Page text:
René Cassin seniors drop-in centre closure sparks protest

René Cassin seniors drop-in centre closure sparks protest

Quebec promises of continued services questioned on clarity and transparency

By P.A. Sévigny
With files from Beryl Wajsman, Editor

In the face of our report last week about the west-end Centre intégré universitaire de santé et des services sociaux’ (CIUSS) apparent decision to close the CSSS Cavendish (René Cassin) Caregiver Support Centre, mixed signals were received from Quebec City.

However, during a Friday afternoon telephone interview, Joanne Beauvais, media spokesperson for Quebec Health Minister Gaétan Barette, told The Suburban that the regional health board will, in fact close the 25-year-old drop-in centre.

“On Monday morning, CIUSS ceo Dr. Lawrence Rosenberg will clarify what we intend to do with the senior Caregivers Program,” said Beauvais.

Indeed, Dr. Rosenberg did just that and D’Arcy McGee riding MNA and Parliamentary assistant to Premier Philippe Couillard David Birnbaum sent The Suburban the following statement:

“Services to seniors who are ill and support to their family caregivers are fundamental concerns in our community. Any changes to those services have to be made with great care. I’ve been assured by Lawrence Rosenberg, CEO of the CUISSS, that every single client of the René-Cassin seniors’ drop-in centre will be accompanied by a social worker to similar if not improved services in the area, at the Cummings Seniors’ Centre or at Henri Bradet, adjacent to the Julius Richardson.”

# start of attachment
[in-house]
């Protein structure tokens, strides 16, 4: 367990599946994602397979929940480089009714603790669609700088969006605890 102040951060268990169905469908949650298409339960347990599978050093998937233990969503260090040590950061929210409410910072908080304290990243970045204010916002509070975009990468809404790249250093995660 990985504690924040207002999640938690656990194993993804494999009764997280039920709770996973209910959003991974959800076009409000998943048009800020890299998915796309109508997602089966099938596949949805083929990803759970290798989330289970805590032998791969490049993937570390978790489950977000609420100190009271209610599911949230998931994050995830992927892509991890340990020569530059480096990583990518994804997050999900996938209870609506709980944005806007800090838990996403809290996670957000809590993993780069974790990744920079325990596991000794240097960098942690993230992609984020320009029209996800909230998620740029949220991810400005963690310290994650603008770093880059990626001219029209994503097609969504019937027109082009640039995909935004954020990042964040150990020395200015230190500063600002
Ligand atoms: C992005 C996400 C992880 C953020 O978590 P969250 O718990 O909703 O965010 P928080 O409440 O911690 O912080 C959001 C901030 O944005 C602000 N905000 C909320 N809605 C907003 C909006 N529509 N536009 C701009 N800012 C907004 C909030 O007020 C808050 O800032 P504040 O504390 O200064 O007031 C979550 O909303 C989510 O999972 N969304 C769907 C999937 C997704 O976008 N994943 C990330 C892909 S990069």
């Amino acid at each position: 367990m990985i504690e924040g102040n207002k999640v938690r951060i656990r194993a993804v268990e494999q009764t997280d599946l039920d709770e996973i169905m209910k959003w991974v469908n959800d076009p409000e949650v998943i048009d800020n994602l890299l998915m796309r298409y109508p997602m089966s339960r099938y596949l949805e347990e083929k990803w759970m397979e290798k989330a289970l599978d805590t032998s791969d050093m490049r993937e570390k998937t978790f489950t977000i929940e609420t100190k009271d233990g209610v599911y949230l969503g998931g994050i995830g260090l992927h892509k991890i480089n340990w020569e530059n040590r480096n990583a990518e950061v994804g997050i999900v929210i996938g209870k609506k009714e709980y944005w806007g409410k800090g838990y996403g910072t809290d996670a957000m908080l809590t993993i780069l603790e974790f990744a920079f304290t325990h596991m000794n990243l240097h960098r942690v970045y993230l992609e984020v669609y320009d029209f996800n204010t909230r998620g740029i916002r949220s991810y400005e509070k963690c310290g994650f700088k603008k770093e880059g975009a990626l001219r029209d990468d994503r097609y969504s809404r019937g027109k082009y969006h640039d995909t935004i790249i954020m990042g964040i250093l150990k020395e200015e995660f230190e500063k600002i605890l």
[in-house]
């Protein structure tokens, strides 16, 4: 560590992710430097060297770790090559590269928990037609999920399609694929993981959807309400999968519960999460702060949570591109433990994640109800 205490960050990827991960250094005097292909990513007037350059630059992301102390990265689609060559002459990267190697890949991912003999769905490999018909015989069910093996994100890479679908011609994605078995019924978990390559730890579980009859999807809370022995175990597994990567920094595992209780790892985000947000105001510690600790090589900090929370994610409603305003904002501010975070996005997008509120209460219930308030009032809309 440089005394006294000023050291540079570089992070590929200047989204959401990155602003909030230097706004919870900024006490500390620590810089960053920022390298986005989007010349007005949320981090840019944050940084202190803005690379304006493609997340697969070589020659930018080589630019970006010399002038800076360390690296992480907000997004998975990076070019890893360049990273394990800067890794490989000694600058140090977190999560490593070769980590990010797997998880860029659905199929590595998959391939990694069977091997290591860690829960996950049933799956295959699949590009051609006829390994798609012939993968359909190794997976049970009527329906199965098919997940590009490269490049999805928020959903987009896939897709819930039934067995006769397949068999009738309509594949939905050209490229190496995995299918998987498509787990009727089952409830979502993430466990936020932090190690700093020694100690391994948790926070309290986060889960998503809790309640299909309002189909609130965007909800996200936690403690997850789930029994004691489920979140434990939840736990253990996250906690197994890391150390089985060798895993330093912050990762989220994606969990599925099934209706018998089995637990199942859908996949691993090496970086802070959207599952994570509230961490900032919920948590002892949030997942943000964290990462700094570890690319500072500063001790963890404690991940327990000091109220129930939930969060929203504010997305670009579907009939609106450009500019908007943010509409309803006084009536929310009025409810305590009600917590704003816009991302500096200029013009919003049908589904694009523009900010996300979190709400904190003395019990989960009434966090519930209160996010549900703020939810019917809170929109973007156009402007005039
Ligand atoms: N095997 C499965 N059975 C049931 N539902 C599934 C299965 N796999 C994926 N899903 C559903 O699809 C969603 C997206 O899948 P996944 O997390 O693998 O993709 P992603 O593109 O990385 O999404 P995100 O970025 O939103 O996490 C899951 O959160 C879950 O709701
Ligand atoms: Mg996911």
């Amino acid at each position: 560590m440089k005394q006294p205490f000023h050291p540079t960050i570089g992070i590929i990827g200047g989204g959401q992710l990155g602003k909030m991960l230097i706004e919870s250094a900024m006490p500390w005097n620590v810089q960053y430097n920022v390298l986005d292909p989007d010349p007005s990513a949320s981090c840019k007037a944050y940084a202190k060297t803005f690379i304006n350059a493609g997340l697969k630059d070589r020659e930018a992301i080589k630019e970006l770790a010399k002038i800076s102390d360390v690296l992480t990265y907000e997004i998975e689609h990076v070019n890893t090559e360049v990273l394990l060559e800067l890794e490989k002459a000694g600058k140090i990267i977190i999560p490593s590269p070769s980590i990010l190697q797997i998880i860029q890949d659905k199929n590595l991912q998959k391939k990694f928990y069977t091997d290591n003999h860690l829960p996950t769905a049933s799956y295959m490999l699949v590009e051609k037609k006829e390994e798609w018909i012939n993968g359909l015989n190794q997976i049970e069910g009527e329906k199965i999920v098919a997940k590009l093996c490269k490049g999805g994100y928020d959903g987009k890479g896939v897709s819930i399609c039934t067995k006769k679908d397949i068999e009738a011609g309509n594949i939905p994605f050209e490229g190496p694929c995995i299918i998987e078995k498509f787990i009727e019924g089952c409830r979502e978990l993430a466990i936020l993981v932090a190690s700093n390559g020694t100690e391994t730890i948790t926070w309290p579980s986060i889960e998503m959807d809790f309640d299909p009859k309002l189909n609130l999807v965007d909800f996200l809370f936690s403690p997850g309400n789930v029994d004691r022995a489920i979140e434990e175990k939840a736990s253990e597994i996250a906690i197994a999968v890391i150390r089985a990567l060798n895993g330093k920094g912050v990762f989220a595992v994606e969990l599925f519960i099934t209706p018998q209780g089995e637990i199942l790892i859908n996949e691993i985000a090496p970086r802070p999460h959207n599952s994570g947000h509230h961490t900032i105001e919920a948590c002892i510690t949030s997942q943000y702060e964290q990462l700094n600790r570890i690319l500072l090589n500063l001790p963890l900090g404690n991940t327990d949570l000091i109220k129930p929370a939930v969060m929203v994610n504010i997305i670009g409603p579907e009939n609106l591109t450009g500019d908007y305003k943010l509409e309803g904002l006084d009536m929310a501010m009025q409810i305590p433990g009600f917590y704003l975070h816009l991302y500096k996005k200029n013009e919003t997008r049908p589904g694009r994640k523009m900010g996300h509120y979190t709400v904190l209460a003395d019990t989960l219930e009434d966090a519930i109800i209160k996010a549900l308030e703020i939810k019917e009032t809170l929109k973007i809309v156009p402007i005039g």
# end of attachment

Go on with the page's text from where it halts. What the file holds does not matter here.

But community reaction continues to be one of unease, particularly in light of the fact that the area Réné-Cassin serves has one of the largest concentrations of seniors in the country. And many don`t like the words being used as reassurance.

Beauvais said that closing the center is part of the regional health center’s plan to “re-organize” and provide “real services” for the growing numbers of weak and vulnerable seniors who need those services.

“Oh really?” asked social worker Sharon Freedman. “What services?”

As Freedman’s mother goes to the CLSC Drop-in Center three times a week, the veteran social worker has yet to hear about what the local CIUSSS has in mind to replace the kind of pro-active services the center offers to her mother and all of the other vulnerable patients that are left in their care.
Several senior care facilities, including the the Maimonides Day Hospital, the Jewish Eldercare Centre’s drop-in center and the Jewish General Hospital’s well-known psychosocial (PS) Center have already been closed for over a year, Freedman believes that the demand for places will soon create a flourishing private market for senior day care facilities.

“Why are they closing the drop-in center when most of its clients are only a floor above their social workers who can visit them any time,” asked Freedman.

Following several calls made by The Suburban to various executives, including Francine Dupuis—a veteran health executive who was recently named as the deputy chair and executive director of the city’s West End CIUSSS, media spokesman Hugo Larouche issued a press statement that mentions that the closure was the result of an earlier decision taken at the Centre de santé et des services sociaux (CSSS) Cavendish level long before the Couillard administration’ controversial Bill 10 created the regional health boards.
However, as Dupuis was the director of the CSSS Cavendish before she took up her new position at the head of the new CIUSSS, many working professionals believe that plans to reform and “re-organize” the Senior Caregivers Programs have been on the table for a long time but with no public consultation.